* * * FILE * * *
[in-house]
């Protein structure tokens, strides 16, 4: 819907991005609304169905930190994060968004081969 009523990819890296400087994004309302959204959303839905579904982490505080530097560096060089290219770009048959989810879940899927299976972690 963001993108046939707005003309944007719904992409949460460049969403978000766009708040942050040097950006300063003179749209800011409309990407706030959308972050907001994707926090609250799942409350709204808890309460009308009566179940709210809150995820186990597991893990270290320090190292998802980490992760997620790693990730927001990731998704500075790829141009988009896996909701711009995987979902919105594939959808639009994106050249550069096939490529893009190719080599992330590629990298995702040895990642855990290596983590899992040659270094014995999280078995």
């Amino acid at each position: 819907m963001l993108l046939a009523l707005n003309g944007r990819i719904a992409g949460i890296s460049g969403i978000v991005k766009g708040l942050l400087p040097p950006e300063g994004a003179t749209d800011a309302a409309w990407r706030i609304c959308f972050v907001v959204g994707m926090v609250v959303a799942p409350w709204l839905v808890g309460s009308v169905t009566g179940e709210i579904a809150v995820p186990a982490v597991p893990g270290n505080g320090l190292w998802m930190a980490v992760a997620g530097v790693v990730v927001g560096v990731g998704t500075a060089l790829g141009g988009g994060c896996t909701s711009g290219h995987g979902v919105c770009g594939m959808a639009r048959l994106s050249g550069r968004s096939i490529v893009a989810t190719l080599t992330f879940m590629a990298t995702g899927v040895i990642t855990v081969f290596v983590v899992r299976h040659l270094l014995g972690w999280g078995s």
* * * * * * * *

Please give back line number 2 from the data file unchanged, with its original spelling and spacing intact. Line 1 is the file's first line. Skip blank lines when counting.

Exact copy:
């Protein structure tokens, strides 16, 4: 819907991005609304169905930190994060968004081969 009523990819890296400087994004309302959204959303839905579904982490505080530097560096060089290219770009048959989810879940899927299976972690 963001993108046939707005003309944007719904992409949460460049969403978000766009708040942050040097950006300063003179749209800011409309990407706030959308972050907001994707926090609250799942409350709204808890309460009308009566179940709210809150995820186990597991893990270290320090190292998802980490992760997620790693990730927001990731998704500075790829141009988009896996909701711009995987979902919105594939959808639009994106050249550069096939490529893009190719080599992330590629990298995702040895990642855990290596983590899992040659270094014995999280078995």